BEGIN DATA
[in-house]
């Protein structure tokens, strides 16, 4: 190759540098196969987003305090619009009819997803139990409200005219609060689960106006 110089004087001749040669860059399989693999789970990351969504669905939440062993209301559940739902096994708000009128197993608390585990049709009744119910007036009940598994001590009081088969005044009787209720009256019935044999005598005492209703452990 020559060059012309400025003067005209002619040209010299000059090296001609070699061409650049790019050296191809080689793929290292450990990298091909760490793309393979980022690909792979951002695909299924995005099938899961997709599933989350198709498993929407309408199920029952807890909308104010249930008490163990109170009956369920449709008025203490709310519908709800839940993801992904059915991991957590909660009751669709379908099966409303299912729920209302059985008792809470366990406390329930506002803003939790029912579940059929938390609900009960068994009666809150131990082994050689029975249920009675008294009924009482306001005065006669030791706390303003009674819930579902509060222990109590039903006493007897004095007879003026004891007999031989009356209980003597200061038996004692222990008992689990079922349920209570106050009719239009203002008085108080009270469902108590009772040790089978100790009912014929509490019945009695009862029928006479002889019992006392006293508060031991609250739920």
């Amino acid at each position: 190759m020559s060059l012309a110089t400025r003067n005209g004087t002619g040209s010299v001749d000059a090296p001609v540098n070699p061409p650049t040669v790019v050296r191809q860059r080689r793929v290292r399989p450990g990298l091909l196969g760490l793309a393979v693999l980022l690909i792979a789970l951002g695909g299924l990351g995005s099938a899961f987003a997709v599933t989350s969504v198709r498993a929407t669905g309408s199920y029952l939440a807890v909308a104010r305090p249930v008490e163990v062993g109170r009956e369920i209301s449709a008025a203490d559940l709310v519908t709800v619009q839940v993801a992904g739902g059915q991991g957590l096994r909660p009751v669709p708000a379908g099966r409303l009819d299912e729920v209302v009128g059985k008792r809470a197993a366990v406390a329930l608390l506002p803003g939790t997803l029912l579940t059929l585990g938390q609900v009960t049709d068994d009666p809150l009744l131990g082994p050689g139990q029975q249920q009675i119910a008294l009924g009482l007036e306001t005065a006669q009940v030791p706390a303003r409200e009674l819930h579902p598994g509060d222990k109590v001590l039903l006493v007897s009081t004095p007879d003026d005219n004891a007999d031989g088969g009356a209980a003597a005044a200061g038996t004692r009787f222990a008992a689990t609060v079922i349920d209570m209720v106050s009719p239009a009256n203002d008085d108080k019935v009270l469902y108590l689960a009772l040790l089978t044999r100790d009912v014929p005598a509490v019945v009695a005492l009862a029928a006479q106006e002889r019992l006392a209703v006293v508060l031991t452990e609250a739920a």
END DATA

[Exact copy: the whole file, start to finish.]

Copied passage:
[in-house]
């Protein structure tokens, strides 16, 4: 190759540098196969987003305090619009009819997803139990409200005219609060689960106006 110089004087001749040669860059399989693999789970990351969504669905939440062993209301559940739902096994708000009128197993608390585990049709009744119910007036009940598994001590009081088969005044009787209720009256019935044999005598005492209703452990 020559060059012309400025003067005209002619040209010299000059090296001609070699061409650049790019050296191809080689793929290292450990990298091909760490793309393979980022690909792979951002695909299924995005099938899961997709599933989350198709498993929407309408199920029952807890909308104010249930008490163990109170009956369920449709008025203490709310519908709800839940993801992904059915991991957590909660009751669709379908099966409303299912729920209302059985008792809470366990406390329930506002803003939790029912579940059929938390609900009960068994009666809150131990082994050689029975249920009675008294009924009482306001005065006669030791706390303003009674819930579902509060222990109590039903006493007897004095007879003026004891007999031989009356209980003597200061038996004692222990008992689990079922349920209570106050009719239009203002008085108080009270469902108590009772040790089978100790009912014929509490019945009695009862029928006479002889019992006392006293508060031991609250739920």
């Amino acid at each position: 190759m020559s060059l012309a110089t400025r003067n005209g004087t002619g040209s010299v001749d000059a090296p001609v540098n070699p061409p650049t040669v790019v050296r191809q860059r080689r793929v290292r399989p450990g990298l091909l196969g760490l793309a393979v693999l980022l690909i792979a789970l951002g695909g299924l990351g995005s099938a899961f987003a997709v599933t989350s969504v198709r498993a929407t669905g309408s199920y029952l939440a807890v909308a104010r305090p249930v008490e163990v062993g109170r009956e369920i209301s449709a008025a203490d559940l709310v519908t709800v619009q839940v993801a992904g739902g059915q991991g957590l096994r909660p009751v669709p708000a379908g099966r409303l009819d299912e729920v209302v009128g059985k008792r809470a197993a366990v406390a329930l608390l506002p803003g939790t997803l029912l579940t059929l585990g938390q609900v009960t049709d068994d009666p809150l009744l131990g082994p050689g139990q029975q249920q009675i119910a008294l009924g009482l007036e306001t005065a006669q009940v030791p706390a303003r409200e009674l819930h579902p598994g509060d222990k109590v001590l039903l006493v007897s009081t004095p007879d003026d005219n004891a007999d031989g088969g009356a209980a003597a005044a200061g038996t004692r009787f222990a008992a689990t609060v079922i349920d209570m209720v106050s009719p239009a009256n203002d008085d108080k019935v009270l469902y108590l689960a009772l040790l089978t044999r100790d009912v014929p005598a509490v019945v009695a005492l009862a029928a006479q106006e002889r019992l006392a209703v006293v508060l031991t452990e609250a739920a």